Stock analysts who got it wrong last year predict a soft landing in 2024

What a difference a year makes. Looking ahead to 2023, stock analysts predicted that an imminent recession caused by high interest rates would torpedo financial markets. On the contrary, as we approach 2024, Wall Street expects a soft landing for the US economy that will propel the market to record levels.

Most strategists also expect the Federal Reserve to turn the page on its rate hike offensive and that the S&P 500 rises in the new year.

However, like most New Year's resolutions, stock market forecasts often end up yielding to reality.

That impending recession that analysts predicted last year? It never materialized. Instead, the economy continues to grow; Inflation is declining and stocks are heading into the end of the year having posted double-digit gains.

"Eighty percent of people were wrong this year; it's pretty easy to paint yourself into a narrative corner and really convince yourself that we were going to have a recession," Art Hogan, chief market strategist at B. Riley Wealth Management, told CBS MoneyWatch. . .

Economic growth is averaging about 3% this year, compared to annualized growth of 1.8% over the past 10 years. “The recession we had in 2023 was pretty healthy,” Hogan joked.

Investors in the coming year will have to contend with a presidential election, as well as military conflicts in israel and Ukraineall or none of which could affect the performance of US stocks.

magnificent 7

The S&P's advance this year, which is currently up 19% year-to-date, was largely driven by the so-called Magnificent Seven, a group of large-cap technology stocks. Those companies (Alphabet, Amazon, Apple, Microsoft, Meta Platforms, Nvidia and Tesla) accounted for more than 70% of the S&P's advance in 2023. "The other 493 stocks haven't gotten a lot of love," said Hogan, who expects the stocks to industrials, healthcare and energy (the worst performing sectors) to catch up in the new year.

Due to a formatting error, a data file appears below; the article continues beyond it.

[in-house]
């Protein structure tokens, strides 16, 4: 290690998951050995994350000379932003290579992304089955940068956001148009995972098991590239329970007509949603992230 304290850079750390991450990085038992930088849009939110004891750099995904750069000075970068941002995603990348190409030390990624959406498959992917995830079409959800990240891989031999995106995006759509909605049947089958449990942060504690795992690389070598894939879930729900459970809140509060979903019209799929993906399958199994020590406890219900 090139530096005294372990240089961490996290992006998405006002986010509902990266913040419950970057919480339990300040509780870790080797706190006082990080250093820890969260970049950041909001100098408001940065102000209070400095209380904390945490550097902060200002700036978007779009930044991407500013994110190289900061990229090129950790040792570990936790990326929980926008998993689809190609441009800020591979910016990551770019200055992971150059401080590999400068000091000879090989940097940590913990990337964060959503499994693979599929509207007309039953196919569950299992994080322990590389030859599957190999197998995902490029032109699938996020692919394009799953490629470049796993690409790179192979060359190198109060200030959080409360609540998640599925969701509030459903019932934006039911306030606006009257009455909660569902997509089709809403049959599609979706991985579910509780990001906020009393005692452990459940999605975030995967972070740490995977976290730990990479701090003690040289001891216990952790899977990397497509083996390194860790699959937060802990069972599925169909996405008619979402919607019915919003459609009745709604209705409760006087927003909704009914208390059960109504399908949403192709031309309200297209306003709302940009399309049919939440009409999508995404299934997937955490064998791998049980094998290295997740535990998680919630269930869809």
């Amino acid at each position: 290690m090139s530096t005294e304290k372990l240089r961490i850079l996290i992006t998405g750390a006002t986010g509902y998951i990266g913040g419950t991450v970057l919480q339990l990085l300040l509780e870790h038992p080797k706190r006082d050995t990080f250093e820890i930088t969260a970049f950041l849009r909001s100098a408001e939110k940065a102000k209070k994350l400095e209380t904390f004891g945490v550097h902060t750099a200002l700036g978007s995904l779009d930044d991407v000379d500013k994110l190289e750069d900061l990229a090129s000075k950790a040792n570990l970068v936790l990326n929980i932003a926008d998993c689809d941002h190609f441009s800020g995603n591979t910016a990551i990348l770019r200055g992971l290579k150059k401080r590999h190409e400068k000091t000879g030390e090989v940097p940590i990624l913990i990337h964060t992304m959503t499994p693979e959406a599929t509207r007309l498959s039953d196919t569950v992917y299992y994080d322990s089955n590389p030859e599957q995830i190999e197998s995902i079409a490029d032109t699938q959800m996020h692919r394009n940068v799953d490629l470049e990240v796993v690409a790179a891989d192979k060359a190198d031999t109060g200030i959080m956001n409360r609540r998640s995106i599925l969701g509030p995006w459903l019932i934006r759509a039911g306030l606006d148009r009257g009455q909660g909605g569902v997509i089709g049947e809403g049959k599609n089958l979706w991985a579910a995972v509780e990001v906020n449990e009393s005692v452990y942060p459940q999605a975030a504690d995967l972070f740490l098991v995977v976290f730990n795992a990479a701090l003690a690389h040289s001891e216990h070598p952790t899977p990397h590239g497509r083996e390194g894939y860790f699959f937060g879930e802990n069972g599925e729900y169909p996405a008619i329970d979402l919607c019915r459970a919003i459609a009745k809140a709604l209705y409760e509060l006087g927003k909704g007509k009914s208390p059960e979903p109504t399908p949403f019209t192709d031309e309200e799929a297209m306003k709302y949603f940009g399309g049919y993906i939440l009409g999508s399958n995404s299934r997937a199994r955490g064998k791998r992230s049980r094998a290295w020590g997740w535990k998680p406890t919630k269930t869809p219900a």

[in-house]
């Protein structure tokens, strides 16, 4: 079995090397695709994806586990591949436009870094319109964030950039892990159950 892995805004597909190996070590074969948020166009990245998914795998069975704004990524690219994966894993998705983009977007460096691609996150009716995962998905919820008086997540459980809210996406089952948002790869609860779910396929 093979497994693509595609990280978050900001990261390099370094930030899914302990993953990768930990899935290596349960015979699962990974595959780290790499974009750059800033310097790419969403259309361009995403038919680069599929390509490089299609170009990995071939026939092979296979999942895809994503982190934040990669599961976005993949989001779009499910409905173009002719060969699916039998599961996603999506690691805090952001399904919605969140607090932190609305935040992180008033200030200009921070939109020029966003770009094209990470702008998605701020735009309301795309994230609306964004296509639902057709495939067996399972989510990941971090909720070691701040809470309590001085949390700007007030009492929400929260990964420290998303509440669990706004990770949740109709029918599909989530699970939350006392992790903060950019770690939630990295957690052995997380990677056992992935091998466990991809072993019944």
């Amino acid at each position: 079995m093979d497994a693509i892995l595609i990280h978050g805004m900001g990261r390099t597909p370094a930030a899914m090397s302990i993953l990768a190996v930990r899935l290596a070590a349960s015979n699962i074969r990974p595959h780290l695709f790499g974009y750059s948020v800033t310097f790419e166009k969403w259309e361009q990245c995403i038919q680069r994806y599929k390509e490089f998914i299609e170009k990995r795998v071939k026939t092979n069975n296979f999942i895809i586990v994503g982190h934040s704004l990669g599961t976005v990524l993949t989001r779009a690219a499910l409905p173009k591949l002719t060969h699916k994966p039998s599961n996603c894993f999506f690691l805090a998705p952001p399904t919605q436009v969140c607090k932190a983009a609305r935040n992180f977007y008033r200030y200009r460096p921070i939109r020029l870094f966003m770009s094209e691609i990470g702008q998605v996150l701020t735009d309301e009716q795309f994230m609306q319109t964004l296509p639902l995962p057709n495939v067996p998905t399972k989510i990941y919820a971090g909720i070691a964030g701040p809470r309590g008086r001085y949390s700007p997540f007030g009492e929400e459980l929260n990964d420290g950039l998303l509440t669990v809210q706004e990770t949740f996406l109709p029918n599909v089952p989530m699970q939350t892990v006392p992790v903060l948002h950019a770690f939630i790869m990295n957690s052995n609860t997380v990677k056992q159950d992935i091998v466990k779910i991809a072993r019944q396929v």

JPMorgan analysts offer a gloomier view. "Keep in mind that virtually all of the stock market's gains this year came from a small number of technology stocks," JPMorgan's Marko Kolanovic and Bram Kaplan wrote in a client note on Thursday. "The rest of the market was largely in a 'holding pattern,' unsure of the outlook for the economy. This led to a high concentration of the index's weight in a handful of the largest stocks, something not seen before." in 50 years."

Still, Hogan optimistically projects that the S&P 500 will end 2024 between 4,800 and 5,000, generating a return of 9.5% or 10.5% if dividends are included. And the veteran market strategist is not alone in his optimistic outlook.

Bank of America's Savita Subramanian and Deutsche Bank's Binky Chadha predict the S&P 500 will rise to 5,000 or more. Goldman Sachs Group's David Kostin believes the stock benchmark will finish at or near its previous record, and Morgan Stanley's Mike Wilson, typically known for having a bearish view on stocks, forecasts the index will close 2024 at 4,500.

Record high for the S&P 500?

BMO Capital Market also expects the S&P to hit a record high in 2024, while Societe Generale expects the stock to rise even if it doesn't surpass the previous closing peak of 4,796.56 reached in January 2022.

Amid these bullish forecasts, JPMorgan Chase is the biggest outlier: The S&P 500 will fall to 4,200 by the end of next year as household savings contract and geopolitical risks remain elevated, said Dubravko Lakos-Bujas, JPMorgan's chief global equity strategist in his bleakest report. forecast than the rest.

"Inflation has played a major role in shoring up corporate profits, which in many cases were achieved by selling fewer units at higher prices or cutting costs," Lakos-Bjas, Kolanovic and Kaplan's colleagues wrote.

To be sure, where the S&P 500 lands in 2024 will ultimately depend on the performance of the individual companies it tracks.

"Fortunately, corporate earnings will gain strength as we expect market growth to mirror earnings gains. Our base case has the S&P index reasonably valued in the 4,750 range by the end of 2024," writes the chief investment officer of Comerica, John Lynch.

In any given year, the S&P 500 ends higher than it started 68% of the time, a percentage that rises to 83% in the fourth year of a presidential cycle, "so the math works for you next year, too." Hogan offered. .

"The labor market hasn't broken yet, that's the most important piece holding things together. If the Fed remains stubborn on inflation and never cuts rates next year, that could slow economic activity." Hogan said. Another scenario that could derail the rise of the stock market would be an expansion of the Hamas-Israeli conflict include Iran, which could disrupt the global supply of petroleum products, he noted.

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